That’s low, Bond


Needless to say, there’s little in the way of strong female characters in The Living Daylights. But if it’s any consolation, he’s also a bastard to his enemies – more than he needs to be. Towards the end of the film, Bond faces off against the henchman Necros (played by Andreas Wisniewski, the terrorist in Die Hard whose feet are smaller than John McLane’s sister’s). The fight takes place on netting hung from the cargo ramp of a Hercules transport plane, and concludes with Necros hanging from Bond’s boot, begging for his life. No, really. As Bond cuts his shoelaces with a knife, Necros becomes the first Bond villain who pleased not to be killed. Necros’ final words are  “No, please….” before being dropped 15,000 feet to his death.

That’s low, Bond

That’s low, Bond.
….but it deserves your attention
Any Bond film will require you to make your peace with their shortfalls in order to enjoy it. Indeed, there’s a tendency for some Bond films to be celebrated when they have almost no redeeming qualities (Live and Let Die, and The Man With The Golden Gun, being two prime examples). There are no outrageous names or bad innuendo in The Living Daylights. The movie is rooted heavily in its time, and the stunts are all largely the real deal. If The Living Daylights is guilty of anything, it’s that it isn’t over-the-top in the way Bond movies are.
Dalton tram depot

Bond, pictured here taking public transport.

If you can get past this fact, then you’ll see The Living Daylights is worthy of more attention than it typically receives. It’s 29 years too late for this film to become a classic in the series, but if you haven’t taken time to view it with fresh (or even new) eyes, then it’s definitely worth your time.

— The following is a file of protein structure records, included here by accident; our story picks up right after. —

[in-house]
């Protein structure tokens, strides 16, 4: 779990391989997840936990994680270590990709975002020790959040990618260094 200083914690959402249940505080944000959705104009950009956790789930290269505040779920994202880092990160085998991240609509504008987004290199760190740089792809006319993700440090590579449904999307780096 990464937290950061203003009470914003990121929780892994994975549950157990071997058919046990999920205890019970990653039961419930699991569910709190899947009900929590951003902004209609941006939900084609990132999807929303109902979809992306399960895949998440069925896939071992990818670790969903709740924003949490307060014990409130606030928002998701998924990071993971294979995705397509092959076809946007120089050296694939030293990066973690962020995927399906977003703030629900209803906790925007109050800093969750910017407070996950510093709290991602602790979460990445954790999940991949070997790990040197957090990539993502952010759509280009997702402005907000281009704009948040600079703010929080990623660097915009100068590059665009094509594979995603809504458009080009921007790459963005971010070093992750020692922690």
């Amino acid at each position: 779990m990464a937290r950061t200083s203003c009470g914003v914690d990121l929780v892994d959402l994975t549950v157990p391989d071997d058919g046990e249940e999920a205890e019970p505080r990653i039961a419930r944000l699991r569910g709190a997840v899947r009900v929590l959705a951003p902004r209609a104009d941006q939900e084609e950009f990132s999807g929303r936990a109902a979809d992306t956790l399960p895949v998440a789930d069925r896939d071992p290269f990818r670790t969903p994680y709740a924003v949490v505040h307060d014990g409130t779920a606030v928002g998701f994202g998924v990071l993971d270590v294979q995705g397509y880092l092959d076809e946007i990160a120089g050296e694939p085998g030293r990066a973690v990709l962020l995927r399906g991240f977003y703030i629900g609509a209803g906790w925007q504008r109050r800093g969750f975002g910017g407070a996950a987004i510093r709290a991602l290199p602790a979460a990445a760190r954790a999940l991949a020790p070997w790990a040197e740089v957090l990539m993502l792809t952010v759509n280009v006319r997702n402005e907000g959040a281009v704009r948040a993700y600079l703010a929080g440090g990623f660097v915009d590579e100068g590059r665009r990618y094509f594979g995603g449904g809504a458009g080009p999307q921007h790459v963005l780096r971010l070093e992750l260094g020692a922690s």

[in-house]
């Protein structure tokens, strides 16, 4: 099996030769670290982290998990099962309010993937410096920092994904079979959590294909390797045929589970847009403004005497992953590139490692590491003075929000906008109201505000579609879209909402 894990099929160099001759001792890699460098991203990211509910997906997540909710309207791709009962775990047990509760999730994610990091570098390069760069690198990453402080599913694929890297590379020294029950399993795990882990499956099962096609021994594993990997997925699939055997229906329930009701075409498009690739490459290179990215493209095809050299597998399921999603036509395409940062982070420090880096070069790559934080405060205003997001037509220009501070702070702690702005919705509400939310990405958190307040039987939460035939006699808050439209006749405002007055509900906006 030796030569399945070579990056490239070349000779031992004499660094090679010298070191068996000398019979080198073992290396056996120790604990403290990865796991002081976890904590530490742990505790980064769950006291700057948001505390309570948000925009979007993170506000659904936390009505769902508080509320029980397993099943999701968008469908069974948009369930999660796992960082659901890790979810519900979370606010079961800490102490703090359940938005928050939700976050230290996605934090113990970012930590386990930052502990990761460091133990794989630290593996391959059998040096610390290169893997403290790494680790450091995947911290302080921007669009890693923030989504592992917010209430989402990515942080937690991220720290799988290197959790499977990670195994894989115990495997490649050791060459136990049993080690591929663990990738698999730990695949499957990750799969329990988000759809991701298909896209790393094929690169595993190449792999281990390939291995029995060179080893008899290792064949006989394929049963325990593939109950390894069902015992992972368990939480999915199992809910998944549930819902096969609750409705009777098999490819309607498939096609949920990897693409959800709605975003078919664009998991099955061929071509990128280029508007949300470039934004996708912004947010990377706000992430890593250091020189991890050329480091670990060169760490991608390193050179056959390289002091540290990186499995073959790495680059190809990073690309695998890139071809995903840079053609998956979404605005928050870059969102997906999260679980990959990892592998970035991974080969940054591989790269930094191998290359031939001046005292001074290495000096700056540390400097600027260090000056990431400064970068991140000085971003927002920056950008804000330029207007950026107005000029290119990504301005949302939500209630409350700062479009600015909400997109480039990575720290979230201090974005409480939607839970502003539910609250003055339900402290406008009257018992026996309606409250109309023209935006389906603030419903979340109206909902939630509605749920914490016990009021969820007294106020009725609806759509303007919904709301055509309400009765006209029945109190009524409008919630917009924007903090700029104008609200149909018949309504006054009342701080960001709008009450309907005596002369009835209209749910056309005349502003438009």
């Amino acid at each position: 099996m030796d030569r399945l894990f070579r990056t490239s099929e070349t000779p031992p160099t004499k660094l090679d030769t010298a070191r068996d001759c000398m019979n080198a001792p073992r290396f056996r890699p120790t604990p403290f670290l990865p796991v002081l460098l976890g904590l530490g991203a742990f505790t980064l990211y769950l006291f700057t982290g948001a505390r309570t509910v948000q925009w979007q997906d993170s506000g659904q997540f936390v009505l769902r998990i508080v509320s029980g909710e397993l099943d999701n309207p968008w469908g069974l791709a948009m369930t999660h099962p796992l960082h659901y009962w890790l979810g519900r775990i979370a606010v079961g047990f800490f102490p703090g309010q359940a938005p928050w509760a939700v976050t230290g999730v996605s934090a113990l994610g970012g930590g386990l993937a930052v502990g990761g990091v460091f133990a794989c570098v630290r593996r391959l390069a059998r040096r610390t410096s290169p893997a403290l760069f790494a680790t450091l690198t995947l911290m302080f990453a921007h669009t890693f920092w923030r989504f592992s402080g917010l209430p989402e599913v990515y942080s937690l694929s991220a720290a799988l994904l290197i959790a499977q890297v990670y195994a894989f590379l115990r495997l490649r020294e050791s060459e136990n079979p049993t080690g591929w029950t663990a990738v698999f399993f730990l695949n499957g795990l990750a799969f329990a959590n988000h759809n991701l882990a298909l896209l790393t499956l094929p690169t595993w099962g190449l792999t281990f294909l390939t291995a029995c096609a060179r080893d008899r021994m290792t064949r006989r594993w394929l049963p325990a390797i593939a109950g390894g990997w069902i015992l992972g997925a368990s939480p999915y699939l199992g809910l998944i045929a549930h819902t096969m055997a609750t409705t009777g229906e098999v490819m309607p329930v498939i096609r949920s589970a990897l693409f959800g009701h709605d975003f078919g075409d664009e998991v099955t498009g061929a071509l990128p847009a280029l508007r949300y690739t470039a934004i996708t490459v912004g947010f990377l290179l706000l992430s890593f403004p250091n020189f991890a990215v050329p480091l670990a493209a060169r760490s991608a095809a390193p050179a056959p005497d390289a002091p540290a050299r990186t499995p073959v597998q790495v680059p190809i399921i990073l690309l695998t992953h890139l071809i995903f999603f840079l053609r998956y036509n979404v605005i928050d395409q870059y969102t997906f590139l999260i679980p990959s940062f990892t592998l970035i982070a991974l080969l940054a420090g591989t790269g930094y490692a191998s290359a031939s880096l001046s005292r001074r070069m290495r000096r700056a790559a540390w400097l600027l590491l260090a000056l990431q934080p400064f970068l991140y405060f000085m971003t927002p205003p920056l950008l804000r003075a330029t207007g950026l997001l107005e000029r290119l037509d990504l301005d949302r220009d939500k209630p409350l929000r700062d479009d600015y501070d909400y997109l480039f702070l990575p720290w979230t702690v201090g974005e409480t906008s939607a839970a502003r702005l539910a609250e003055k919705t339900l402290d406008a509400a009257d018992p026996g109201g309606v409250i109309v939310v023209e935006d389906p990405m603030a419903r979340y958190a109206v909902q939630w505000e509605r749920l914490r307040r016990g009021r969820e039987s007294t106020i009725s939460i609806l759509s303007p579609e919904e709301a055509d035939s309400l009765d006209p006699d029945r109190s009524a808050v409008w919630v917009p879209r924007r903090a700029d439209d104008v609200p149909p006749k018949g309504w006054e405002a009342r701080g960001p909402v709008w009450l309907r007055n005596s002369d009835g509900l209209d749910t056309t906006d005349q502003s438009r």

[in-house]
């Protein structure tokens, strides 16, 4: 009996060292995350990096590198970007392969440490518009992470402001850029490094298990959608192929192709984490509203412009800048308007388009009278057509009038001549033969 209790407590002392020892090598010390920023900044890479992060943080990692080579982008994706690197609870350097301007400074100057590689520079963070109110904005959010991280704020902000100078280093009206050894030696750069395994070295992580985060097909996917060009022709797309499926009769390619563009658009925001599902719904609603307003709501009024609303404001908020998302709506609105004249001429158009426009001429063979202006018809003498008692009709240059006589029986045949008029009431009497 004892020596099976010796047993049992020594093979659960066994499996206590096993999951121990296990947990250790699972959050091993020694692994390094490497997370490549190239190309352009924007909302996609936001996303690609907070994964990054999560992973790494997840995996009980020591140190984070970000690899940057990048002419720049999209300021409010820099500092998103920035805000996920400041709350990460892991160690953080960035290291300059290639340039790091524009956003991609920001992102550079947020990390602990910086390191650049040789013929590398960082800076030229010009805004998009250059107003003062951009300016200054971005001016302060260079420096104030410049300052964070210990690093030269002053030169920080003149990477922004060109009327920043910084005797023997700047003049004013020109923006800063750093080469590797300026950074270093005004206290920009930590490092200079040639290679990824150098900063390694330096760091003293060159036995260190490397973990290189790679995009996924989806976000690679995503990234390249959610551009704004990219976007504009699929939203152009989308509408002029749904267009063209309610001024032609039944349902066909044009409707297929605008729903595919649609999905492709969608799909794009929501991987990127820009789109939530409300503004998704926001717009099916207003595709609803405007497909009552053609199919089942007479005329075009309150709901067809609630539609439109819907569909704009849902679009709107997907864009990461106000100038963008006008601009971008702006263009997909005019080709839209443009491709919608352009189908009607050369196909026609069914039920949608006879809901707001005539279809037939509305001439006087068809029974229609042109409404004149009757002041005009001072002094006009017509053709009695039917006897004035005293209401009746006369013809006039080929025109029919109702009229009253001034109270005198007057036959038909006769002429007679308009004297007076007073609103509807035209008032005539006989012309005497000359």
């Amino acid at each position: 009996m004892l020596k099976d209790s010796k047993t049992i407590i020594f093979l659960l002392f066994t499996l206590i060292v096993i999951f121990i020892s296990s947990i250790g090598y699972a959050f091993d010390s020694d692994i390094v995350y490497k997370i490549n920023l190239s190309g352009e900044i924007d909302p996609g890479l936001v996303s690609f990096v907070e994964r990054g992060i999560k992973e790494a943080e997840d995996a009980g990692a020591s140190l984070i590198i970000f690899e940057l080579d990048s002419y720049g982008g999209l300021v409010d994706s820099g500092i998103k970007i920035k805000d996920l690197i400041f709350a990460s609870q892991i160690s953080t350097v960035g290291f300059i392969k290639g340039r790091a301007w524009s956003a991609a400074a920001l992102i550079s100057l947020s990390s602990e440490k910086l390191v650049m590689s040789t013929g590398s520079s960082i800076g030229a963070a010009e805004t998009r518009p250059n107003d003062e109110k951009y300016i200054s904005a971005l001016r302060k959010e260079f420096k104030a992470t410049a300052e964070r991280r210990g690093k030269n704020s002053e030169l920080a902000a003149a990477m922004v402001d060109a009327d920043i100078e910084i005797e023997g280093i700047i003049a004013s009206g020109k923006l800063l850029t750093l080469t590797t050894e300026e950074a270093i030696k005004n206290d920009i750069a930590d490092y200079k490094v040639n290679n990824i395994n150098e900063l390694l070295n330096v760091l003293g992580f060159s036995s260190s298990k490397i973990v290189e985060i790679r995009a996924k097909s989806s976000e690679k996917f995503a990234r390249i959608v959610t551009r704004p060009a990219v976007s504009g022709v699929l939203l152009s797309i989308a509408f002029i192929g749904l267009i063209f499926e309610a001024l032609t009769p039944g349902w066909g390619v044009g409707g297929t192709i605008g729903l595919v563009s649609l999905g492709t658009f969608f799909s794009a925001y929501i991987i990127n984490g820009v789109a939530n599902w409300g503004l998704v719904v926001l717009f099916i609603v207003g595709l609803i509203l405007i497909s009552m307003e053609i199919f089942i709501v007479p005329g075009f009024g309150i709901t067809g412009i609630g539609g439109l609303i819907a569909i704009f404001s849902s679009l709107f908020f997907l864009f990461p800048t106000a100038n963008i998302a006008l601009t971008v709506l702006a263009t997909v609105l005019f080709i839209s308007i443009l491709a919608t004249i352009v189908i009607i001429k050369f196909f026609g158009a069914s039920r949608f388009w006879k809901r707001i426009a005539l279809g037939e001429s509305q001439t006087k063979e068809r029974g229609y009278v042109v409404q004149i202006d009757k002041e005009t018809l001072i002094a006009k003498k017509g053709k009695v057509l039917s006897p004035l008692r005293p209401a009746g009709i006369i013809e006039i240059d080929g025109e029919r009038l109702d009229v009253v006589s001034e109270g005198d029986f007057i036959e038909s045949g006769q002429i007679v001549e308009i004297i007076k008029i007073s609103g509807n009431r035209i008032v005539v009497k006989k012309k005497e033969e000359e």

About eamonh

Air Mobility enthusiast and Star Wars fancier. All writings my own opinions and not those of my employers or associates.
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2 Responses to Send my regards to Dalton

  1. Martin Johnson says:

    Interesting to note that strictly speaking Necros wasn’t actually the first villain to beg before termination. Not if you count the bald wheelchair bound man in the pre-title sequence of For Your Eyes Only who pleaded to make a deal and buy Bond a delicatessen in stainless steel. I have no idea what the phrase means by the way. This is implied to be Blofeld’s last stand though they couldn’t identify him as such for legal reasons.

    Furthermore at the end of the very first movie technically Doctor No begs for his life. True it is so very faint but if you take the time to listen as he starts to sink clawing vainly at the metal poles his last words are “Help me.” Of course even if he had survived it’s implied by the sequels that Blofeld would have had him executed anyway for failure.

    But putting these digressions behind I would like to say this is an excellent analysis of one of my favourite Bond films. It has both its good and bad points, but I enjoy it.

    • eamonh says:

      Re: Delicatessan in Stainless Steel – listen to the For Your Eyes Only episode of James Bonding Podcast ( because I *think* they recap it. The short version is that it’s a very, very 1981-specific reference, and obviously hasn’t aged terribly well.

      Thanks for your comment too – I’ll go back and revisit the climax of Doctor No tonight!